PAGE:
one hundred ninety

Most of my hits that come from google searches lately have come from people searching for pornography because i said porn in the same post that i mentioned Katy Perry and Zooey Deschanel. So, yeah, that’s, um, something. Anycase, it’s true, and you all know, that Katy Perry is just the porn version of Miss Deschanel.

I think the west lost something or forgot the importance of this. What i’m talking about is animation. We, by we i mean westerners, don’t really have a distinctive animation style. Well, we do, with Looney Toonery and South Park and Family Guy and The Simpsons, but we don’t have an animation for dramatic stories. We have comedic cartoons rather than serious animation. I know there are styles that could do this because i know what graphic novels look like, but those rarely, if ever, are made into series or films. Rather, most series and films that aim at drama or action borrow or wholesale steal their style from anime, which is the umbrella term for japanese animation.

See, they knew or never forgot the power of animation, which is close to the power of dreams. Anime covers a wide spectrum of styles, from cartoonish to realistic, from comedy to dramatic, and that spectral shift is usually evident in the animation style chosen. But, yeah, animation is a powerful tool and allows one too visually create the unfilmable. Or the difficult to film, which is now widely reliant upon CGI, which is a technology i’ve never really been a fan of when you mix it with live action. What Pixar does is fantastic because it fits and doesn’t distract, supplementing animation with computer animation can be quite seamless, but reality and computer animation don’t mix the way filmmakers always seem to believe it does.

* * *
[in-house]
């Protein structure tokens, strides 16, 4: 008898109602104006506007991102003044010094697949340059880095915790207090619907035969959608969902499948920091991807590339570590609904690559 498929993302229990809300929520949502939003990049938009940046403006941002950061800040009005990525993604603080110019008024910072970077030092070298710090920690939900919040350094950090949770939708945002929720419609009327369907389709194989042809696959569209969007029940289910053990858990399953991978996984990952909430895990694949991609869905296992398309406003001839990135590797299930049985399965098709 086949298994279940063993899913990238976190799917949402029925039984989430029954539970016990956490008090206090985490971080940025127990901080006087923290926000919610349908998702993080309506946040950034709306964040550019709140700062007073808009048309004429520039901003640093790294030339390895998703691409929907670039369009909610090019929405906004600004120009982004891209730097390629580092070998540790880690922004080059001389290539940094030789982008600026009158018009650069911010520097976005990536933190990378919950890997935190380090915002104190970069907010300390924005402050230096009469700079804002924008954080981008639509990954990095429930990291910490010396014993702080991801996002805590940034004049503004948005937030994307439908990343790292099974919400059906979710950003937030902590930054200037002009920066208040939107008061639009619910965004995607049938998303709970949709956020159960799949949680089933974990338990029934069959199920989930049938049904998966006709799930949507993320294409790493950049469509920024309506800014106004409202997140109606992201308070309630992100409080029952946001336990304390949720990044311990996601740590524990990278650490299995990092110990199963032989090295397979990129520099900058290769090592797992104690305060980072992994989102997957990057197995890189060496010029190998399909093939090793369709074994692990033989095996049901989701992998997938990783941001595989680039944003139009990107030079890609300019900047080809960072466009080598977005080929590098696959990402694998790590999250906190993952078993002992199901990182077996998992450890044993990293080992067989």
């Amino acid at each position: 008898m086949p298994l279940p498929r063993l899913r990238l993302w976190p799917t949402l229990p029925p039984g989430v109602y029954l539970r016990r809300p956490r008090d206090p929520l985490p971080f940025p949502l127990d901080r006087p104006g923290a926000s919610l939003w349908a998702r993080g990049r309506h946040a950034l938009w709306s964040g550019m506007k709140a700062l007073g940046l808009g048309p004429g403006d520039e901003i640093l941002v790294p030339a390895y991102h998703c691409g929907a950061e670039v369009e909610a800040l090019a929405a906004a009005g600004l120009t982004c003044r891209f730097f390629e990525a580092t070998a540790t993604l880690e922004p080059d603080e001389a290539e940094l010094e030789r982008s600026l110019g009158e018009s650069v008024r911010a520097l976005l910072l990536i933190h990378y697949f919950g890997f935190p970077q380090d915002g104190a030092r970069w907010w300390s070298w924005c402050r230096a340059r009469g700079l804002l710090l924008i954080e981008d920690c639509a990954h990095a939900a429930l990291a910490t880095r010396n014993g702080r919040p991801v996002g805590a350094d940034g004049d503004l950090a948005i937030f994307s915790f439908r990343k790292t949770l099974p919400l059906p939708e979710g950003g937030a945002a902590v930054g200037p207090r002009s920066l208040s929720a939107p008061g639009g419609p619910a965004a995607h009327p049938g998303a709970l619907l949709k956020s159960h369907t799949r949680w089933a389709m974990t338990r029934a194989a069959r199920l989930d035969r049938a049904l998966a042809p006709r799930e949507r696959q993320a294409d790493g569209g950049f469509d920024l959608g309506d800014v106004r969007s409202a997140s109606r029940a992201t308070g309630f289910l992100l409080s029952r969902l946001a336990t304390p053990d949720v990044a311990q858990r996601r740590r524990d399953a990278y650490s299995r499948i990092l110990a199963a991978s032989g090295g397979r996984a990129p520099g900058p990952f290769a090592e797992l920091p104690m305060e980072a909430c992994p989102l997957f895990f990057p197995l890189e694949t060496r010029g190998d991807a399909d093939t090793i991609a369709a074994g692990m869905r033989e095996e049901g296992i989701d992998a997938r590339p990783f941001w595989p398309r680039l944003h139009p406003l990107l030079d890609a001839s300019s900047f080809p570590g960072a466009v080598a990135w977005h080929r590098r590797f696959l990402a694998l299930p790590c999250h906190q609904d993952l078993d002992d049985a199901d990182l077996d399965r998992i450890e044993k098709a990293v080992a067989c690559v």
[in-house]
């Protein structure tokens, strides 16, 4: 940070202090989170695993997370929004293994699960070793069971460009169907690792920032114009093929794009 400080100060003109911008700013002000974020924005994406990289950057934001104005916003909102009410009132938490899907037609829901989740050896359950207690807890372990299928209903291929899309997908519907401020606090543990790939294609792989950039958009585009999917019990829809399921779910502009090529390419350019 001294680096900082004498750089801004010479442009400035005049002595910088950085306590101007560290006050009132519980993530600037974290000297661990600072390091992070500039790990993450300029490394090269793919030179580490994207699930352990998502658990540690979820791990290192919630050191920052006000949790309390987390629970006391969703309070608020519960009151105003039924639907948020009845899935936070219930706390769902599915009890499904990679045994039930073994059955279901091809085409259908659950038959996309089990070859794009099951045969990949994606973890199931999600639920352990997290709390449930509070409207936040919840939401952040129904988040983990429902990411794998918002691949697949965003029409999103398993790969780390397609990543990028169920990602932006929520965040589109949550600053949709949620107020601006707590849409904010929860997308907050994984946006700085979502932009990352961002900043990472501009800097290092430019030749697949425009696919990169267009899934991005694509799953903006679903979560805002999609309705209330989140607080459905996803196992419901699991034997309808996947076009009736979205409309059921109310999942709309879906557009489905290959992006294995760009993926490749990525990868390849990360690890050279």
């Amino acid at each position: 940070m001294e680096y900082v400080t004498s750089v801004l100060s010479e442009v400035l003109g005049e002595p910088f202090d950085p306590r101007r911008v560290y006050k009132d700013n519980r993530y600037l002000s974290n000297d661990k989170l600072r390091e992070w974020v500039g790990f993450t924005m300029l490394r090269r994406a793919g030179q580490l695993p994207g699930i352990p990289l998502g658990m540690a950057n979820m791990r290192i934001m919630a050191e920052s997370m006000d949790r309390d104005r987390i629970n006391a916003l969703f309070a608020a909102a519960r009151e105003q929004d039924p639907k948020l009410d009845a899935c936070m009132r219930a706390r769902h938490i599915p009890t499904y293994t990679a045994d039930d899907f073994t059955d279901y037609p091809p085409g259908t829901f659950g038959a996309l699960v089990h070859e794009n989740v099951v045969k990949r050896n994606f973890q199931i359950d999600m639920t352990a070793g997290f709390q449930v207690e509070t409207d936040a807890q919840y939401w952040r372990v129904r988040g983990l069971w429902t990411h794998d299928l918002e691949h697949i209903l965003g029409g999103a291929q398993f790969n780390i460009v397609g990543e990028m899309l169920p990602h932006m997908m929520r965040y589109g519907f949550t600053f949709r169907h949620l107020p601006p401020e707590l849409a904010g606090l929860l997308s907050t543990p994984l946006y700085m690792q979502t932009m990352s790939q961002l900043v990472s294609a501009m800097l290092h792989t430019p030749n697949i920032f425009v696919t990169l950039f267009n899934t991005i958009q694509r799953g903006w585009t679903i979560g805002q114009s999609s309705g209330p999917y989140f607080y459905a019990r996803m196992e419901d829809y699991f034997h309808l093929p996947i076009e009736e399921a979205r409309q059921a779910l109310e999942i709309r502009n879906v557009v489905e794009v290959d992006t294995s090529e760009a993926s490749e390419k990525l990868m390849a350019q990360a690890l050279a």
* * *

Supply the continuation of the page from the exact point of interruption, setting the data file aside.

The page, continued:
What i mean to say is that animation isn’t only for children or shutins or the deranged. Miyazaki taught the west that, though we should never have forgotten it, because what’s ever been more powerful than Disney? I bring this up because i recently watched the series Avatar: The Last Airbender, which is really an awesome show, though made for children, but it fits with what i’m talking about, because the themes transcend age. It’s hilarious at times, there’s action, romance, lust, philosophy, vengeance, shame, war, and magic–the magic of story, the magic of animation, the magic of life, and the magic within the series itself: bending. It’s an american cartoon that aired on Nickelodeon, but the style is completely anime, and it’s set in some sort of chinese land. The Boondocks does the same thing, using anime style, but it’s set within the paradigm of african americanism.

I like animation, and using anime is neither good nor bad, it’s just interesting to me. I like some anime quite a lot, being a huge Miyazaki fan. There are some other people who make very intelligent animated stories that are endlessly watchable and forever thoughtfully deep. There’s an unfortunate stigma that anime’s acquired, mostly because its subculture consists of quite strange people, much like those who got far too into The Lord of the Rings or Star Trek or Star Wars. Anything with a powerful fanbase becomes acquires a sort of unique idiosyncratic peculiarity that borders on the surreal and wholly implausible, which is quite offputting. I mean, if someone told me they spoke elvish, i’d have a strange notion of who they are, just as if they were always wearing DragonBall Z shirts or told me that they were a jedi and believed in the Force. You know, strangeness. Like Scientologists.

Despite all that, i like anime well enough.

This is one of my favorites. Probably my favorite. It has everything in it from a battle with gods to endless love to political subterfuge.